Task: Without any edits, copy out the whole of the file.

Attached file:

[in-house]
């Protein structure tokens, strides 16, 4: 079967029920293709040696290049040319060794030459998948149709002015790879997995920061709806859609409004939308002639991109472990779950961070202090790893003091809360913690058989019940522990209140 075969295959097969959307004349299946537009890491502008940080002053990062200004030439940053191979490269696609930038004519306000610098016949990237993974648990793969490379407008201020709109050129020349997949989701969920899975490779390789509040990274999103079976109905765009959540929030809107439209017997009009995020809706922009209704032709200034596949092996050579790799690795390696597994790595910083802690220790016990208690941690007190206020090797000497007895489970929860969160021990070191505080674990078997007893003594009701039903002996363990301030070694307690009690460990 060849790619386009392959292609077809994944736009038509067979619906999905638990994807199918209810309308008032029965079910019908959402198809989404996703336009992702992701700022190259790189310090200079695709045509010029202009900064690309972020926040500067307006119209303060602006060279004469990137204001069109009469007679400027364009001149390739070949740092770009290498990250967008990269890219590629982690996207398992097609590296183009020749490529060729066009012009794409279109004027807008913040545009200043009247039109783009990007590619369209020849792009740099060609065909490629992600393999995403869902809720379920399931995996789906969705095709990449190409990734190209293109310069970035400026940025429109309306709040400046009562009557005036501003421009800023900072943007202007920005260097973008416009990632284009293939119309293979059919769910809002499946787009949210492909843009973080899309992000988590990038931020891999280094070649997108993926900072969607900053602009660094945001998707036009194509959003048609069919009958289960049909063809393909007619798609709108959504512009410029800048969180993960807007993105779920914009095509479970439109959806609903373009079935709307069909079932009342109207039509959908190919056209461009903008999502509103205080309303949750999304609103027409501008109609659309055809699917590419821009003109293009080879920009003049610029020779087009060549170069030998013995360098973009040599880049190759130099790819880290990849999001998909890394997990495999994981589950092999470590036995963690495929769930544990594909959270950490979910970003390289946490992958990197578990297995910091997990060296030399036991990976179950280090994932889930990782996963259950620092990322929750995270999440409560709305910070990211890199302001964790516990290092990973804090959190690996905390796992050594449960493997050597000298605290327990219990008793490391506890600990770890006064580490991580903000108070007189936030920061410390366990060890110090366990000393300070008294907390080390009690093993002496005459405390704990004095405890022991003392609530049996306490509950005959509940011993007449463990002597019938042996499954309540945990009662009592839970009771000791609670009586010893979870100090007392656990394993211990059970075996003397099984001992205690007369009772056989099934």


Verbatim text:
[in-house]
């Protein structure tokens, strides 16, 4: 079967029920293709040696290049040319060794030459998948149709002015790879997995920061709806859609409004939308002639991109472990779950961070202090790893003091809360913690058989019940522990209140 075969295959097969959307004349299946537009890491502008940080002053990062200004030439940053191979490269696609930038004519306000610098016949990237993974648990793969490379407008201020709109050129020349997949989701969920899975490779390789509040990274999103079976109905765009959540929030809107439209017997009009995020809706922009209704032709200034596949092996050579790799690795390696597994790595910083802690220790016990208690941690007190206020090797000497007895489970929860969160021990070191505080674990078997007893003594009701039903002996363990301030070694307690009690460990 060849790619386009392959292609077809994944736009038509067979619906999905638990994807199918209810309308008032029965079910019908959402198809989404996703336009992702992701700022190259790189310090200079695709045509010029202009900064690309972020926040500067307006119209303060602006060279004469990137204001069109009469007679400027364009001149390739070949740092770009290498990250967008990269890219590629982690996207398992097609590296183009020749490529060729066009012009794409279109004027807008913040545009200043009247039109783009990007590619369209020849792009740099060609065909490629992600393999995403869902809720379920399931995996789906969705095709990449190409990734190209293109310069970035400026940025429109309306709040400046009562009557005036501003421009800023900072943007202007920005260097973008416009990632284009293939119309293979059919769910809002499946787009949210492909843009973080899309992000988590990038931020891999280094070649997108993926900072969607900053602009660094945001998707036009194509959003048609069919009958289960049909063809393909007619798609709108959504512009410029800048969180993960807007993105779920914009095509479970439109959806609903373009079935709307069909079932009342109207039509959908190919056209461009903008999502509103205080309303949750999304609103027409501008109609659309055809699917590419821009003109293009080879920009003049610029020779087009060549170069030998013995360098973009040599880049190759130099790819880290990849999001998909890394997990495999994981589950092999470590036995963690495929769930544990594909959270950490979910970003390289946490992958990197578990297995910091997990060296030399036991990976179950280090994932889930990782996963259950620092990322929750995270999440409560709305910070990211890199302001964790516990290092990973804090959190690996905390796992050594449960493997050597000298605290327990219990008793490391506890600990770890006064580490991580903000108070007189936030920061410390366990060890110090366990000393300070008294907390080390009690093993002496005459405390704990004095405890022991003392609530049996306490509950005959509940011993007449463990002597019938042996499954309540945990009662009592839970009771000791609670009586010893979870100090007392656990394993211990059970075996003397099984001992205690007369009772056989099934």